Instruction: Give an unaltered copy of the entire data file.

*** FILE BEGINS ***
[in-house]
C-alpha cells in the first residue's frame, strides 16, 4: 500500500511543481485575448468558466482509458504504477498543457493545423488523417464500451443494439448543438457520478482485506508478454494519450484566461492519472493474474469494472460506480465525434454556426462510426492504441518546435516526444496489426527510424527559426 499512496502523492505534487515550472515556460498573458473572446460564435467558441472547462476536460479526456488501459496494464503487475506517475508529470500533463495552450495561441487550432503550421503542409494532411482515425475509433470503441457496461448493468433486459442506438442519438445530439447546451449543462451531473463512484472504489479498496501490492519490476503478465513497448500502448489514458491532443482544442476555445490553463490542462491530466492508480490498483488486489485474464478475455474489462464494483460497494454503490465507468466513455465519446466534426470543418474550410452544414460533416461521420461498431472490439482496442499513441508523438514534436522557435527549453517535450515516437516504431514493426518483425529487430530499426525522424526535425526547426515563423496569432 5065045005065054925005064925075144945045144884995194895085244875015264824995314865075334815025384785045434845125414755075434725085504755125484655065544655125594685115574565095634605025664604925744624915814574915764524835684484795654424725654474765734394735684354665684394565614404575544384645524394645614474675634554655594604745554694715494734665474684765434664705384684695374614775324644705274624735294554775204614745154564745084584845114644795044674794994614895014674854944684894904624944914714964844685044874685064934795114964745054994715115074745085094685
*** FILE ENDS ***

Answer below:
[in-house]
C-alpha cells in the first residue's frame, strides 16, 4: 500500500511543481485575448468558466482509458504504477498543457493545423488523417464500451443494439448543438457520478482485506508478454494519450484566461492519472493474474469494472460506480465525434454556426462510426492504441518546435516526444496489426527510424527559426 499512496502523492505534487515550472515556460498573458473572446460564435467558441472547462476536460479526456488501459496494464503487475506517475508529470500533463495552450495561441487550432503550421503542409494532411482515425475509433470503441457496461448493468433486459442506438442519438445530439447546451449543462451531473463512484472504489479498496501490492519490476503478465513497448500502448489514458491532443482544442476555445490553463490542462491530466492508480490498483488486489485474464478475455474489462464494483460497494454503490465507468466513455465519446466534426470543418474550410452544414460533416461521420461498431472490439482496442499513441508523438514534436522557435527549453517535450515516437516504431514493426518483425529487430530499426525522424526535425526547426515563423496569432 5065045005065054925005064925075144945045144884995194895085244875015264824995314865075334815025384785045434845125414755075434725085504755125484655065544655125594685115574565095634605025664604925744624915814574915764524835684484795654424725654474765734394735684354665684394565614404575544384645524394645614474675634554655594604745554694715494734665474684765434664705384684695374614775324644705274624735294554775204614745154564745084584845114644795044674794994614895014674854944684894904624944914714964844685044874685064934795114964745054994715115074745085094685